Alongside the difficulties in establishing the scale and possible savings of sustainable consumption behaviours, there are also difficulties in understanding how these behaviours could be scaled through individual, collective or political means. Most suggestions involve engagement of the producers and retailers rather than consumers. For example, a World Economic Forum report suggested three options for scaling sustainable consumption: make 'the sustainable choice the default choice' (p. 6); transform value chains through new business models; and 'transform the rules of the game through public-private partnerships', in other words the 'greening of public procurement, reform of subsidies that are harmful to the economy and environment, improving regional trade agreements, and measuring progress and the role of long-term investments' (p. 6). In addition, the aforementioned National Geographic survey indicated that the barriers to more individual action regarding sustainable consumption fall with companies who make false claims about the environmental impact of their products, and to individual claims that they would do more if governments and industries did more.
Designing public policy for a behavioural change towards sustainable consumption
So what could policymakers do to encourage sustainable consumption through new avenues, or through the avenues discussed above? This is a non-trivial question, and to answer it I will draw from the work of Jackson (2005), who listed six areas where policymakers can influence consumer behaviour to be more sustainable in quantity and type. These are:
1. Providing facilitating conditions, such as access to recycling facilities, energy efficient lighting and appliances, availability of public transport;
2. Setting standards within the institutional context, such as developing product/building/trading/media/marketing standards;
3. Influencing the social and cultural context by sending out symbolic meanings (of attitudes, goals and aspirations) that are regarded as valued and appropriate. This includes information, regulation and tax setting, but crucially, the symbolic meanings of value and appropriateness must be consistent across department and policies, otherwise they will be mistrusted;
4. Leading business practices: consumers are also employees, and governments can influence what companies are doing regarding procurement, transport, etc. This is likely to establish new norms that individuals adopt within their lives more broadly;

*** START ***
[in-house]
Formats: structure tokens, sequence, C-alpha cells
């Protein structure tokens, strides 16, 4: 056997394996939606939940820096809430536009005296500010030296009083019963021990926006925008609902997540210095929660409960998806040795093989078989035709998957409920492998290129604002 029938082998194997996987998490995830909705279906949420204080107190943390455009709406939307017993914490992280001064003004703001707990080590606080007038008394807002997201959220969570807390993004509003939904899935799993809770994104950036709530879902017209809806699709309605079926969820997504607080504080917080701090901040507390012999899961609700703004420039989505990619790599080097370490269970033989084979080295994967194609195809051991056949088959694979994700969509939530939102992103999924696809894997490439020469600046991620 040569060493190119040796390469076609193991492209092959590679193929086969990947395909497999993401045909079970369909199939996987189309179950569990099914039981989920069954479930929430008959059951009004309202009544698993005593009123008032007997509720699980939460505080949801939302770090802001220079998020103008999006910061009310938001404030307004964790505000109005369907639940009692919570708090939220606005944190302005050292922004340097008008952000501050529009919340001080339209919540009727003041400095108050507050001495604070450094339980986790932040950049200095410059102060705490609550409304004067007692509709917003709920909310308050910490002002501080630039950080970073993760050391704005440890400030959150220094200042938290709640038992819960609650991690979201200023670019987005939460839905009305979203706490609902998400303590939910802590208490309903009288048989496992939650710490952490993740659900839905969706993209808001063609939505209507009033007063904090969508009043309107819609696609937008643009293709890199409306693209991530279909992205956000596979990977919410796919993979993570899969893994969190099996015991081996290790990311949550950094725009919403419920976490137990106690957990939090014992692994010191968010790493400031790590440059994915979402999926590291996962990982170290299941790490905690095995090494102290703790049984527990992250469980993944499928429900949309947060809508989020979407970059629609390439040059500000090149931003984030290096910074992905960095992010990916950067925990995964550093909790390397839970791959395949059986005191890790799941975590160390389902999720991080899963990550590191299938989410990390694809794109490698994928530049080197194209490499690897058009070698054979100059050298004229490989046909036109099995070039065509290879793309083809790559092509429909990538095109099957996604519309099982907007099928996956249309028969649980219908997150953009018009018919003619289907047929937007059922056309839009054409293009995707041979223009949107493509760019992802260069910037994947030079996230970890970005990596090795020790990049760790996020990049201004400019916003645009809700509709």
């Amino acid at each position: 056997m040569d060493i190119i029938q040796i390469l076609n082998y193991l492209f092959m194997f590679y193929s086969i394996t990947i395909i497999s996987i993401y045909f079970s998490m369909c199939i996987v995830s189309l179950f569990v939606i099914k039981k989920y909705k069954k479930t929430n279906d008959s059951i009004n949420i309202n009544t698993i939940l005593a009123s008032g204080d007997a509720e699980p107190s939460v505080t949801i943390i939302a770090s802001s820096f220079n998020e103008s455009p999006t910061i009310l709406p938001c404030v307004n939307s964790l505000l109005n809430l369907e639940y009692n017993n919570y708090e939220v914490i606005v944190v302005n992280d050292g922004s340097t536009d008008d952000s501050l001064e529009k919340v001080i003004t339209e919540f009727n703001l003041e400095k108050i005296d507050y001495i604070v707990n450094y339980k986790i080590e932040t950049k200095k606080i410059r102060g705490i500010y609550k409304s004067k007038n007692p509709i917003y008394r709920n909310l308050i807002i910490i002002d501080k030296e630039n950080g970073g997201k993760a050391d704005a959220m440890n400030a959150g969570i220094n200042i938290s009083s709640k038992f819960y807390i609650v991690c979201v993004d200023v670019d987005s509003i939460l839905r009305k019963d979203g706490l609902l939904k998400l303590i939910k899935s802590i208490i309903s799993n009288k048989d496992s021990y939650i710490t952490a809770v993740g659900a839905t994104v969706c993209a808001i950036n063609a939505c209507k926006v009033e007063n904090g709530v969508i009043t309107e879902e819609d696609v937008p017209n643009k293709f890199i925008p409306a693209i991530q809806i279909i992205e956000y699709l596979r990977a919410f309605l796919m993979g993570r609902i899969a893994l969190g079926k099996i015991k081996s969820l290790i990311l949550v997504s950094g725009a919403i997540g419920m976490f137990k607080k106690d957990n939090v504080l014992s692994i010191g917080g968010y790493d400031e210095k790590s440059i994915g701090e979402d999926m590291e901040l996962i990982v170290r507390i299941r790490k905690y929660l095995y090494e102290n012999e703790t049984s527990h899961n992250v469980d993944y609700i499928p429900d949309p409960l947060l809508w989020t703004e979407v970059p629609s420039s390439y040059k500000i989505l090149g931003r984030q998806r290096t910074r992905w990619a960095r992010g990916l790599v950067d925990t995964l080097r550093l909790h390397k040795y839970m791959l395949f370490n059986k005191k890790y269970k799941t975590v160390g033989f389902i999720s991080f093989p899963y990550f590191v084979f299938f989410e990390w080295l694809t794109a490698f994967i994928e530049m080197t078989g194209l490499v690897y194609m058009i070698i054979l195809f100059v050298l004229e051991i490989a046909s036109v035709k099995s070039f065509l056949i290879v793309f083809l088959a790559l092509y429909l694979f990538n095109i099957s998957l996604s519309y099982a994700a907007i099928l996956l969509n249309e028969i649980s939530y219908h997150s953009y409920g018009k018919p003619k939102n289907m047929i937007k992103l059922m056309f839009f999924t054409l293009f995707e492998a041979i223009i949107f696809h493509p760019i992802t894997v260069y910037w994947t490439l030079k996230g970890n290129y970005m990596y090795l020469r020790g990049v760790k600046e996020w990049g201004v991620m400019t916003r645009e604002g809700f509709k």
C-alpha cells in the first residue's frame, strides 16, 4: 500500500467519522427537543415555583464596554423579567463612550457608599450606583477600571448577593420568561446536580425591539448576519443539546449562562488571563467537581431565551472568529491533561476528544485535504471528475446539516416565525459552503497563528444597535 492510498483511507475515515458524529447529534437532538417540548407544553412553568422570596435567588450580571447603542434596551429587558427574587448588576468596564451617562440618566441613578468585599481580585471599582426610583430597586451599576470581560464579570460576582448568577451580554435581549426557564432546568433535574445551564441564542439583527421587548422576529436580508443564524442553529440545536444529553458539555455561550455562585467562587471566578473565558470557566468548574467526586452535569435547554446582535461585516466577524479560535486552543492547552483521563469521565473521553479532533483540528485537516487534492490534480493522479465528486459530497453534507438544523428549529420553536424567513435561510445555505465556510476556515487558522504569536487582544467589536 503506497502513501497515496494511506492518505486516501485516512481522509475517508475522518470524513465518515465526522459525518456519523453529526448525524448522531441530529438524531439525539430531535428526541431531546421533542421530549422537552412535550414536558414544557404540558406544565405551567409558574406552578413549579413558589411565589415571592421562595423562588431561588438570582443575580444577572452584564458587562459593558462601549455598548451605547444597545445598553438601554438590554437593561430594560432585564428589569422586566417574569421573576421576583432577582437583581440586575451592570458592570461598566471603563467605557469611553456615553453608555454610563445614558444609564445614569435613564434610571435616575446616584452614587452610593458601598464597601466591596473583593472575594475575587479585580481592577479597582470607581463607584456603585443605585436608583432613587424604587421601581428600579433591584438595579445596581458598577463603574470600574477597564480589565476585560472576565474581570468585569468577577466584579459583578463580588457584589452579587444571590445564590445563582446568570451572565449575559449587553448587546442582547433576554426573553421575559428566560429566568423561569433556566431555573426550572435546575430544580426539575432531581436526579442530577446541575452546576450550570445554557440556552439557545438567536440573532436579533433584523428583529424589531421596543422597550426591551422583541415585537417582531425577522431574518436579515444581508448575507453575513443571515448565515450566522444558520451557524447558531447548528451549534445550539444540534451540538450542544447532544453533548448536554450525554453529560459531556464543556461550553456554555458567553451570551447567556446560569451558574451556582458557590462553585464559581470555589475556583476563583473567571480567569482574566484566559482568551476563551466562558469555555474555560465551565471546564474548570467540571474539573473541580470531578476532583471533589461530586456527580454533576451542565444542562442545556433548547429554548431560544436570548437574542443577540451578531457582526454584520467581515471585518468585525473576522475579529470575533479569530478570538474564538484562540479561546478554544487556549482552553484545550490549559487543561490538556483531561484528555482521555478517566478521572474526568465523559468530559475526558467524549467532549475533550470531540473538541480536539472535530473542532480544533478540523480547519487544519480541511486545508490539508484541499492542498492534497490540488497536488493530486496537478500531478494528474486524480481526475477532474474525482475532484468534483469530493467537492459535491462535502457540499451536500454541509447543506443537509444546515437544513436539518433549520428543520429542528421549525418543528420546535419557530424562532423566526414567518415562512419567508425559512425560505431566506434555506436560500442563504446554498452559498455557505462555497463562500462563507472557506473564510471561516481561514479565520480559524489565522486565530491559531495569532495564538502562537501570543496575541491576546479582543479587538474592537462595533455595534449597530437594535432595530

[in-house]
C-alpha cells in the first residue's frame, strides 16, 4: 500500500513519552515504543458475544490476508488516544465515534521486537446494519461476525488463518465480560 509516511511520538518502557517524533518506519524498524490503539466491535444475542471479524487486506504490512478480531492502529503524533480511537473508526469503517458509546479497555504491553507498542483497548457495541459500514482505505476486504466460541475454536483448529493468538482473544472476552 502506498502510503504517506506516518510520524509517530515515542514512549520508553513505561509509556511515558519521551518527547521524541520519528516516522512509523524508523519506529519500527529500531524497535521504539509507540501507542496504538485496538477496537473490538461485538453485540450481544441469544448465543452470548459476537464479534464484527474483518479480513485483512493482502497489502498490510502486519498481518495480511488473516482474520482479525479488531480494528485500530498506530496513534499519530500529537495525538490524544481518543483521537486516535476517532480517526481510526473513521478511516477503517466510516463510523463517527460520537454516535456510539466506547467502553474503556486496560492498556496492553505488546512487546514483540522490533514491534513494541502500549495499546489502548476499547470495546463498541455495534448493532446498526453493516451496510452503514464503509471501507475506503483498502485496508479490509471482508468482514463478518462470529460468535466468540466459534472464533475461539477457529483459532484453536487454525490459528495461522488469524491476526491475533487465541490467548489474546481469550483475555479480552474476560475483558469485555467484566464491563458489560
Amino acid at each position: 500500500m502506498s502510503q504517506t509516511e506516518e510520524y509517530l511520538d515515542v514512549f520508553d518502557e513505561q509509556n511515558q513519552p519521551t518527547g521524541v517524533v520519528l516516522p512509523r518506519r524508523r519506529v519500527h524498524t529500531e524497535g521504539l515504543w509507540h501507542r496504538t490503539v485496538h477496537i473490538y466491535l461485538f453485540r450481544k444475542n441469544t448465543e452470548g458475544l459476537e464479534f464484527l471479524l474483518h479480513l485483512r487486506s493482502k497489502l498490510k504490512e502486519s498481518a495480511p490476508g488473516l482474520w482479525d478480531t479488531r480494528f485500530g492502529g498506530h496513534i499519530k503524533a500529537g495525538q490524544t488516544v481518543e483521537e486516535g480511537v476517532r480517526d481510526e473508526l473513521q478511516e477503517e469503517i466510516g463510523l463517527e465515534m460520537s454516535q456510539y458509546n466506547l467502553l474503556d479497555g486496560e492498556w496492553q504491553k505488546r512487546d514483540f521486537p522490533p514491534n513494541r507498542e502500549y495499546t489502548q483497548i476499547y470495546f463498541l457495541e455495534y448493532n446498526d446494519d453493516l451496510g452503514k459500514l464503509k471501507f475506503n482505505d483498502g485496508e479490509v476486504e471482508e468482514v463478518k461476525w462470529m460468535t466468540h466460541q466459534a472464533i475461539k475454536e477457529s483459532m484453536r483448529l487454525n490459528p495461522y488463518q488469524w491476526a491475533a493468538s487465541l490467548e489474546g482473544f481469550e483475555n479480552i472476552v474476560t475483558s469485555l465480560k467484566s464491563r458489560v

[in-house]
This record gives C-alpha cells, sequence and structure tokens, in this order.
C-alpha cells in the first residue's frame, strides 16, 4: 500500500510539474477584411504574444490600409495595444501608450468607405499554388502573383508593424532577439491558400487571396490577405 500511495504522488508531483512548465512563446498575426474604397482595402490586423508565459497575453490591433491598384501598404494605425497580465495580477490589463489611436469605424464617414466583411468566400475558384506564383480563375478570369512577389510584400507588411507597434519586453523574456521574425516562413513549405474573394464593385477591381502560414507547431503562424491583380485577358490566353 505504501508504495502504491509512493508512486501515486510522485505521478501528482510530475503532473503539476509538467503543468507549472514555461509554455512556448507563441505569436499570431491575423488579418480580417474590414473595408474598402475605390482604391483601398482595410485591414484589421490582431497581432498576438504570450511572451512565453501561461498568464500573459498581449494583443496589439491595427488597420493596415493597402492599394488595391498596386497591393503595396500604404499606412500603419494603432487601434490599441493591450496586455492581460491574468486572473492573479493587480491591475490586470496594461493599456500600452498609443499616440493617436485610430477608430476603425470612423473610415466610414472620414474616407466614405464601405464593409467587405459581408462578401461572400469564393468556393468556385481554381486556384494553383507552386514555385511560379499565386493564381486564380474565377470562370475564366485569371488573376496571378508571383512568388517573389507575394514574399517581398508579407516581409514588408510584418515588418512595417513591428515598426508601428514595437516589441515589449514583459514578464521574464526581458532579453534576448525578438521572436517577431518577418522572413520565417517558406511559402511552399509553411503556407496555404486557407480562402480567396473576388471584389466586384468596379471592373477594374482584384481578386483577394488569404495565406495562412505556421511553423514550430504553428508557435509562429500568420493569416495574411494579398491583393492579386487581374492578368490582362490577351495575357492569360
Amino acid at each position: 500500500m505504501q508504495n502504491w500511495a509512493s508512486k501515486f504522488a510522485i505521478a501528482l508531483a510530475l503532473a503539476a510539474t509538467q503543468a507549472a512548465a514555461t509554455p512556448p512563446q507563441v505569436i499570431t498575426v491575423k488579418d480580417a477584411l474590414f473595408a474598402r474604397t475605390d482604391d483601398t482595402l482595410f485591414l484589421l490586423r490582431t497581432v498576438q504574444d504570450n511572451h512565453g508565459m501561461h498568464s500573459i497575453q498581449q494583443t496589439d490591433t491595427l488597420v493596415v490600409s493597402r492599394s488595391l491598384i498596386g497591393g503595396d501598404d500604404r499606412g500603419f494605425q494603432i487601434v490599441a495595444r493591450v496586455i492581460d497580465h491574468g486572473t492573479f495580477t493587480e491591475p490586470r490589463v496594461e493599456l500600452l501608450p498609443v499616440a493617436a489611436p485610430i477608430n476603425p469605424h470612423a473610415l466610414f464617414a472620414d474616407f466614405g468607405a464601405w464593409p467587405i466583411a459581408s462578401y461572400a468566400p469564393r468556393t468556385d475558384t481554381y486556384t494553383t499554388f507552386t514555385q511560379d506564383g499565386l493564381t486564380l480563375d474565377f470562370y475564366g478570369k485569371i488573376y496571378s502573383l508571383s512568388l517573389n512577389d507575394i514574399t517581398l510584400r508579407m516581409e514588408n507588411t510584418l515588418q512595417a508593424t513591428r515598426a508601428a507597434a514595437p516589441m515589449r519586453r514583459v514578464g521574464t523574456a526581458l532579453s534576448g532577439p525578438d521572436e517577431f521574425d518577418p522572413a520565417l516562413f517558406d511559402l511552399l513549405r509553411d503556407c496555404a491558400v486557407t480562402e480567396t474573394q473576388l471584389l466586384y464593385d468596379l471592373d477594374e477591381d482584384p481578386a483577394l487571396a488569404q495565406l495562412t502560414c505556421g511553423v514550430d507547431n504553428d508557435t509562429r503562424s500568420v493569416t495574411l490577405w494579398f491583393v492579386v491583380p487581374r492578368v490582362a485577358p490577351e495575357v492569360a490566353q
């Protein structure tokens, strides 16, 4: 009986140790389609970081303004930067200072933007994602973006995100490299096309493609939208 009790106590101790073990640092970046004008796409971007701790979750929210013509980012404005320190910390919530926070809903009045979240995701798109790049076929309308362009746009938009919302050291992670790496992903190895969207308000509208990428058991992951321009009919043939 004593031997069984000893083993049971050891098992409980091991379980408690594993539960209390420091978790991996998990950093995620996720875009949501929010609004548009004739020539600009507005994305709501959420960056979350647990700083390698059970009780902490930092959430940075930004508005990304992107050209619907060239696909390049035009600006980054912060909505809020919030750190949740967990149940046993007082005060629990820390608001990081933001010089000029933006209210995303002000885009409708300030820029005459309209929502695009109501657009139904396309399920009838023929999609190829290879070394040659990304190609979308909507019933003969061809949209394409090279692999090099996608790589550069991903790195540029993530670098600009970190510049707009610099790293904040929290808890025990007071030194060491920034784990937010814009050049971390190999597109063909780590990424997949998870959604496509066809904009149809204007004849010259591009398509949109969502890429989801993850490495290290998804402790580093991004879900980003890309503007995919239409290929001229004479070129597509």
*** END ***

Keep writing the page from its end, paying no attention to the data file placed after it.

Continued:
5. Supporting community-based social change, such as by 'initiating, promoting and supporting community-led initiatives for social change; by supporting the community management of social resources; and by designing effective community-based social marketing strategies' (p 132). These might include some of the initiatives discussed above;
6. Leading by example, such as ensuring the environmental management and sustainable procurement policies for the government's own operations are exceptional.
The pockets of social and cultural innovation that are seeking to lower absolute consumption levels and to lower the social and ecological impact of essential consumption are encouraging. Those working to conceptualize and generate these new models should be congratulated for questioning the norm, for seeing through the superficial promises of material goods, and for seeking well-being from sustainable sources and activities. However, even though it is part of a common discourse in this area, there are reasons to remain more pessimistic than optimistic. The drivers for consumption are also part of being human; the inertia maintaining hyper-consumption as the norm is huge; the consequences of over-consumption are very often hidden from the consumer, thereby enabling them to remain disengaged from the ethical and moral issues; individuals often consider themselves to be greener than they in fact are; rebound and backfire are common unintended consequences that limit or reverse the potential and sought-after gains; and there is little cross-party political will to support or grow these activities in the ways proposed.
Happiness and GDP
A growing responsibility towards future generations
A greener self than society?